Keeping Combs Straight in a Top bar Hive

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What a straight honey comb should look like

Crisscrossed combs in a top bar hive can lead to a lot of frustration for the beekeeper. These misshapen combs often take up more than one bar and make it difficult if not impossible to navigate through a hive quickly. If you’re looking for eggs, the queen, or simply trying to harvest honey; keeping combs straight is beneficial to a hive. Here are a few tips to help the beekeeper keep a neat and orderly hive.

The first rule of thumb is that straight combs, follow straight combs. If your last comb in the hive is not straight, you can bet the next comb the bees will build will follow suit. The bees will build straight from straight just as sure as they will build crooked from crooked. Make sure you put your straightest comb at the ends of the hive body.

Add empty bar in between two straight combs

Add empty bar in between two straight combs

Secondly, if some of your combs are straight and some janky, put blank bars in between straight combs. By placing an empty bar right in the middle of two straight combs, you will get the bees to build another straight comb. This is a good way to improve your hive and produce more straight combs. The key is to produce more straight combs than crooked, eventually removing the crooked.

Incidentally, by placing a blank bar in between straight combs in the brood chamber you will encourage the bees to build straight comb where the queen will lay eggs. In a weeks time, you will have a small, comb filled with eggs. This is an easy way to make sure you have eggs when doing a split*.

If you find crossed comb, taking up many bars, make sure you mark the bars so that you will know which combs need to be removed together and not individually.  I use the sharp end of my hive tool and place a horizontal line over the two or three crossed hive bars. There is nothing more terrifying to a beekeeper than to inadvertently break comb and have it fall to the bottom of the hive. If the dropped comb contains brood, I usually prop it up on one of the ends of the hive box and check it weekly. Once the brood hatches the bees will quickly fill it with nectar so remove it as soon as the brood is gone.

Eggs on newly built comb

Eggs on newly built comb

Next, one of the best times to harvest honey, is after the hive has swarmed. In Hawaii, I can harvest honey two or three times a year from a top bar hive. There will be less bees and it is the opportune time to remove old crossed comb. Do not remove crossed comb if eggs, or brood is still present. Check the hive weekly for hatched brood and nectar filling.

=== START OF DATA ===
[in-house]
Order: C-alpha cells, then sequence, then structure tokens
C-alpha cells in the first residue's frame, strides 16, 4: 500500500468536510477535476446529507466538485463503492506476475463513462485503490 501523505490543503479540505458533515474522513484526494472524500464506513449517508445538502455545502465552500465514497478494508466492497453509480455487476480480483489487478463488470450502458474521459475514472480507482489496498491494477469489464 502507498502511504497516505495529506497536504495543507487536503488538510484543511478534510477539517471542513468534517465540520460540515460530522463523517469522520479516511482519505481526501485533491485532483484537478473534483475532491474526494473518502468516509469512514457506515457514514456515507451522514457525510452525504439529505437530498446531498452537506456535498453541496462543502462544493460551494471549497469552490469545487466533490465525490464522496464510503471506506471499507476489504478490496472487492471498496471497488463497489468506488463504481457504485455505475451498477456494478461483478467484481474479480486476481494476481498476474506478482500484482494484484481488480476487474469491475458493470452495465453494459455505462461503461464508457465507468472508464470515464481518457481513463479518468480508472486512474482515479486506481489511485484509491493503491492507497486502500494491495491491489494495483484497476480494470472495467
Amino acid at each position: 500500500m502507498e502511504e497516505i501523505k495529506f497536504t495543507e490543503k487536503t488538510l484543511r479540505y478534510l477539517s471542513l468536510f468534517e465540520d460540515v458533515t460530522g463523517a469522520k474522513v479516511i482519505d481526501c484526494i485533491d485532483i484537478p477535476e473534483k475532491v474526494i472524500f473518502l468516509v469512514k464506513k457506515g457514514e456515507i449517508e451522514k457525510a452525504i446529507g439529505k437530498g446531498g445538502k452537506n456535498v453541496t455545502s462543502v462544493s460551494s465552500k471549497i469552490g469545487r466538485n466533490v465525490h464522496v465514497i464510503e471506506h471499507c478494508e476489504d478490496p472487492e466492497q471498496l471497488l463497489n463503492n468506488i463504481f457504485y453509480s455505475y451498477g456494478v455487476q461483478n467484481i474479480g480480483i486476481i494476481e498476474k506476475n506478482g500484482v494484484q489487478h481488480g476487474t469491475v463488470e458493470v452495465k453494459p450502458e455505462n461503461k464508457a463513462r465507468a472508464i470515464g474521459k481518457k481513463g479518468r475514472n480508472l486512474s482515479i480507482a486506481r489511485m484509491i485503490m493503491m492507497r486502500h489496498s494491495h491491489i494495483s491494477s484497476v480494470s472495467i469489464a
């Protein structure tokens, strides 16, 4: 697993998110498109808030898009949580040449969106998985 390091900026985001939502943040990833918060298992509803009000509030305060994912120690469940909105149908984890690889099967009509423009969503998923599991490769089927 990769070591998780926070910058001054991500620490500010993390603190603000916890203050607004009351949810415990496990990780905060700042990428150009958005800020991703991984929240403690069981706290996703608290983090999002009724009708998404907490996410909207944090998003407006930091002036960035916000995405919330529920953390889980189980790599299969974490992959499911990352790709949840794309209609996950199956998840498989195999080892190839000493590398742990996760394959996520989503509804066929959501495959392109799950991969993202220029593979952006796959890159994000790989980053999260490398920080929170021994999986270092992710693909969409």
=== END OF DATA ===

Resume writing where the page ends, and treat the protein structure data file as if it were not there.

When a hive prepares to swarm, the bees will start filling up comb with nectar to discourage the queen from laying. The queen will have laid drones (male bees) which are the bullet shaped capped brood. The bees will begin to produce a new queen by building swarm or queen cups. When they swarm, typically, the old queen goes with the swarm and the unhatched queens stay. Hives often build more than one queen at this time to make sure of at least one laying queen. The surviving maiden queen will go on her maiden voyage to mate before she can start laying eggs. The time to clean out old and crisscrossed comb is before the new queen starts to lay. Check your hive weekly for the right conditions for removal.

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Janky honey comb at the end of the hive box

 

Lastly, the bees often will build crazy combs at the end of the hive body. Usually, these combs are strictly for storing nectar and honey. If you check your hives often enough, you will know how close the hive is to capping the nectar. The bees will cap nectar after it has turned into honey. A beekeeper will only want to harvest a hive when she believes all honey comb is capped.

I always keep two buckets when I do a harvest, one for nectar and one for honey (sometimes combs contain both). You will need to use your hive tool to separate the nectar from the honey and put them in the appropriate bucket. When nectar and honey are mixed, you can get crystalized or granular honey instead of the thick, free-lowing honey.

Don’t worry too much if the combs are janky at the end of the hive where the bees are strictly storing honey. You can pull off the bar from the comb on the first two or three if they are not coming out. It’s a bit of a job removing the capped honey comb but as long as you get it out without killing bees or loosing too much honey. After you remove the end combs, if you’ve done your job correctly, the rest of the honey comb will come out nice and easily.

Well, there you have it, some good tips on keeping the combs in a top bar hive straight. I hope you are encouraged to try a few of these tips to practice healthy beekeeping for you and the bees.

*Two of the easiest ways to start a new hive is by catching a swarm and by splitting a hive. When a beekeeper splits a hive, she removes at least three combs filled with honey, brood, eggs, bee bread and plenty bees. She places them in an empty bee box. The bees will soon build a new queen from the eggs.

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